These stone mosaics aren’t just decorative; they provide clues about who lived here and what they were like, an Augustinian Architectural Digest of sorts. In the Mithraeum House, half a mile from the Amphitheater House, the brightly colored Cosmological Mosaic uses mythological figures to show the celestial, earthly, and marine realms and their elements, such as wind and water. “It suggests the owner of that house had some pretty interesting intellectual interests,” Edmondson says.
Mérida’s Roman Theater and Amphitheater, the second leg of a “triangle” formed with the Amphitheater House, are also impressively preserved. The Amphitheater’s stone benches, some eroded with age, surround an arena where gladiators battled. The theater has a columned proscenium that was once decorated with sculptures and a three-tiered seating system for the city’s different social classes. According to Mangut, the columns were so prized that archaeologists in the early 1900s unearthed the skeletons of fifth-century looters, hands clutching ropes affixed to their fallen prizes, who were trapped when the ceiling collapsed.
On the third leg of the triangle is the National Museum of Roman Art where classically inspired arcades with tall arches hold interpretive exhibits on Roman culture and about 3,000 artifacts (of a collection of 50,000). These include glass, coins, and a large stone medallion featuring the head of Medusa.
Nearby, the city’s massive Circus held 30,000 spectators for ceremonial processions and chariot races, including some featuring Gaius Appuleius Diocles. Over a two-decade career, the charioteer earned the equivalent of $15 billion in modern-day U.S. dollars, making him the highest-paid athlete of all time.
From the Circus, it’s a short walk to three of the four aqueducts that routed water from nearby springs and reservoirs to supply the entire city. The 80-foot-tall Miracles Aqueduct is the best preserved, with graceful arcs of granite ashlars, bricks, and concrete that stretch for half a mile.
Around the river bend, the Roman Bridge spans the Guadiana. For the best photo op, climb to the top of the Alcazaba, a ninth-century Moorish fortress, to capture the centuries-old bridge juxtaposed with Spanish architect Santiago Calatrava’s modern, sculptural Lusitania Bridge in the distance.
Adjacent to the Alcazaba, tucked between residential buildings on the Paseo de Roma, is the Morerías Archeological Zone. It preserves the largest stretch of Roman wall in the city, plus an urban layout featuring houses and streets.
Preserving the past, looking to the future
The sustainable modern use of these ancient spaces, along with their conservation and study, are the primary objectives—and challenges—for Mérida today. The Roman Theater, for example, is home to the summer International Festival of Classical Theater, where well-known Spanish actors mount productions of Greek and Roman classics. The Amphitheater is the backdrop for annual Catholic Holy Week ceremonies. For Emerita Lvdica, a fall historical reenactment on steroids, local performers and residents dress in Roman costume and recreate scenes from daily life, including gladiatorial games, funerals, and markets selling crafts and food.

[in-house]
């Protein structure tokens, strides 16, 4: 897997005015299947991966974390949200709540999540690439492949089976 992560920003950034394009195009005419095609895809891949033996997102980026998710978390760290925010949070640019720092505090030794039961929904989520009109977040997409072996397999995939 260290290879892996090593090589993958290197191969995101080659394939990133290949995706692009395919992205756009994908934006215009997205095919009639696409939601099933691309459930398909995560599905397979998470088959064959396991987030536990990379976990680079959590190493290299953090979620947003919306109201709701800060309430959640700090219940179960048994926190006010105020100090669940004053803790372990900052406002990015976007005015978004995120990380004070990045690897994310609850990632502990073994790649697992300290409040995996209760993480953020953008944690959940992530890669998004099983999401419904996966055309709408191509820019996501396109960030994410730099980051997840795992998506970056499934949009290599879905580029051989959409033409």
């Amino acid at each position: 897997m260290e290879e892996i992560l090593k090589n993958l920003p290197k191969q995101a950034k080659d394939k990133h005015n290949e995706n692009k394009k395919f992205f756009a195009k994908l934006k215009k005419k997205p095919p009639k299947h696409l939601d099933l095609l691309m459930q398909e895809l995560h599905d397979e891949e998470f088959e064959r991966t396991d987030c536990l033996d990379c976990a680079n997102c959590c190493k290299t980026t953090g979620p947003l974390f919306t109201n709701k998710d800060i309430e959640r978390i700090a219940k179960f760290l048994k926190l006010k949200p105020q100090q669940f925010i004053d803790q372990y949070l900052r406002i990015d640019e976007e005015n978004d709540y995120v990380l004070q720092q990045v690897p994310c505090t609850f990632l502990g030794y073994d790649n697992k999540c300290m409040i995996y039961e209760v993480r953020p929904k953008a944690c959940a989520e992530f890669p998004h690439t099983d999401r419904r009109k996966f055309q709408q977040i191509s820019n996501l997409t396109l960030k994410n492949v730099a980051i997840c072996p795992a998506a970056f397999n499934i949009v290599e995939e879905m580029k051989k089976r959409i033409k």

Events such as these, as well as everyday tourism, bring in much-needed funds for preservation work while simultaneously creating wear and tear on the structures—a catch-22 of the conservation world that isn’t limited to Mérida. Environmental damage is also a concern, from extreme weather events to the growth of biofilms and lichens, which can degrade stone.
And there’s still an ancient city sleeping beneath the modern one. Whenever new construction is undertaken in Mérida, the Consortium’s archaeologists are on hand to document any ruins found. The goal is to launch an interactive digital map of the city, where visitors can tap on a building or street and learn about its Roman past.
Once documented, the ancient structures are sometimes integrated into urban life—as is the case for two apartment buildings whose basements preserve, behind glass walls, their ancient foundations. Other findings, such as a Roman mosaic unearthed during work on a busy modern street, have been re-covered—a poignant illustration of the unremitting forward march of time, and the human desire for remembrance.
Mérida’s residents take it in stride. “We understand that the city should go on,” says Mangut. “While we would love for everything to be visible forever, it is impossible. It’s really amazing to have a city that’s so alive, where there are brand-new discoveries made every year. We are trying to coexist between Roman preservation and new life.”